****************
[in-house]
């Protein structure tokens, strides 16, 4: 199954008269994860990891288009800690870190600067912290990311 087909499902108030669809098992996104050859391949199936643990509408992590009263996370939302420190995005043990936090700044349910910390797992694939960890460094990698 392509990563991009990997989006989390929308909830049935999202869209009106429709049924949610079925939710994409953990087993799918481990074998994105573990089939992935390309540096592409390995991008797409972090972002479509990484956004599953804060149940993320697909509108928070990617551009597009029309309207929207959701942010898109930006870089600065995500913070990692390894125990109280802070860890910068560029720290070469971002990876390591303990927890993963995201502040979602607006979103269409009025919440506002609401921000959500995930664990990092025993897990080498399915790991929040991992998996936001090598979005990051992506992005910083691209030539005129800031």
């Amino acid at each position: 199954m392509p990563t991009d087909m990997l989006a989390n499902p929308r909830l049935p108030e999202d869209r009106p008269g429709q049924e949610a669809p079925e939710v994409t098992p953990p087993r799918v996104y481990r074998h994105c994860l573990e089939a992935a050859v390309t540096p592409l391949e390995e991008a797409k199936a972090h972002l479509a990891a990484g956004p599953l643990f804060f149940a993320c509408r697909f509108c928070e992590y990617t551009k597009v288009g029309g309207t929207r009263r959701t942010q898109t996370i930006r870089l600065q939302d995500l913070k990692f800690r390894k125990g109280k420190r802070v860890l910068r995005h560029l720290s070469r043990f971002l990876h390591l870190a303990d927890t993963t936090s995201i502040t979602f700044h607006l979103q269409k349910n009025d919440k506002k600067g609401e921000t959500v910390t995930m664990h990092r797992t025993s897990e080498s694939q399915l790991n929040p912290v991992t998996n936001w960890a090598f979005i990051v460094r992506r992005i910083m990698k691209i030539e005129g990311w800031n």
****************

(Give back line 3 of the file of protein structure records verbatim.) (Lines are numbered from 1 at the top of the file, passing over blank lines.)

């Amino acid at each position: 199954m392509p990563t991009d087909m990997l989006a989390n499902p929308r909830l049935p108030e999202d869209r009106p008269g429709q049924e949610a669809p079925e939710v994409t098992p953990p087993r799918v996104y481990r074998h994105c994860l573990e089939a992935a050859v390309t540096p592409l391949e390995e991008a797409k199936a972090h972002l479509a990891a990484g956004p599953l643990f804060f149940a993320c509408r697909f509108c928070e992590y990617t551009k597009v288009g029309g309207t929207r009263r959701t942010q898109t996370i930006r870089l600065q939302d995500l913070k990692f800690r390894k125990g109280k420190r802070v860890l910068r995005h560029l720290s070469r043990f971002l990876h390591l870190a303990d927890t993963t936090s995201i502040t979602f700044h607006l979103q269409k349910n009025d919440k506002k600067g609401e921000t959500v910390t995930m664990h990092r797992t025993s897990e080498s694939q399915l790991n929040p912290v991992t998996n936001w960890a090598f979005i990051v460094r992506r992005i910083m990698k691209i030539e005129g990311w800031n």